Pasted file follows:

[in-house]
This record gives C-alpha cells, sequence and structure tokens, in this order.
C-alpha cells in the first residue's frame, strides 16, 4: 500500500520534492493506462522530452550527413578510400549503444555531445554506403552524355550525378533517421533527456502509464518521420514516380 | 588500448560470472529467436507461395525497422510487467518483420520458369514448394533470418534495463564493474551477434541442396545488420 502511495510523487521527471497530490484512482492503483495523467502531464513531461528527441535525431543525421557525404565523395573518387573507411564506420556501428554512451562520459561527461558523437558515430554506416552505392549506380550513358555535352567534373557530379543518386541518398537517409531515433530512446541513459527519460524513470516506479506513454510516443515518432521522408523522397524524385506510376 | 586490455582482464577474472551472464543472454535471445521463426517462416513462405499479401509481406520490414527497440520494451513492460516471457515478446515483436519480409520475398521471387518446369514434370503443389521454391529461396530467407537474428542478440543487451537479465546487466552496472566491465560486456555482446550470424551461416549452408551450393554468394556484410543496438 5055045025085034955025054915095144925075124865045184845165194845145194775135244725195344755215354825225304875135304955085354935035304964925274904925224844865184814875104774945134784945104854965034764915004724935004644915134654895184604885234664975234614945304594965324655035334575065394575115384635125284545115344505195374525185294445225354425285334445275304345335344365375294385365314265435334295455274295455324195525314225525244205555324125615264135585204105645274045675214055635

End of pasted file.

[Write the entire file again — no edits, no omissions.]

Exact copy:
[in-house]
This record gives C-alpha cells, sequence and structure tokens, in this order.
C-alpha cells in the first residue's frame, strides 16, 4: 500500500520534492493506462522530452550527413578510400549503444555531445554506403552524355550525378533517421533527456502509464518521420514516380 | 588500448560470472529467436507461395525497422510487467518483420520458369514448394533470418534495463564493474551477434541442396545488420 502511495510523487521527471497530490484512482492503483495523467502531464513531461528527441535525431543525421557525404565523395573518387573507411564506420556501428554512451562520459561527461558523437558515430554506416552505392549506380550513358555535352567534373557530379543518386541518398537517409531515433530512446541513459527519460524513470516506479506513454510516443515518432521522408523522397524524385506510376 | 586490455582482464577474472551472464543472454535471445521463426517462416513462405499479401509481406520490414527497440520494451513492460516471457515478446515483436519480409520475398521471387518446369514434370503443389521454391529461396530467407537474428542478440543487451537479465546487466552496472566491465560486456555482446550470424551461416549452408551450393554468394556484410543496438 5055045025085034955025054915095144925075124865045184845165194845145194775135244725195344755215354825225304875135304955085354935035304964925274904925224844865184814875104774945134784945104854965034764915004724935004644915134654895184604885234664975234614945304594965324655035334575065394575115384635125284545115344505195374525185294445225354425285334445275304345335344365375294385365314265435334295455274295455324195525314225525244205555324125615264135585204105645274045675214055635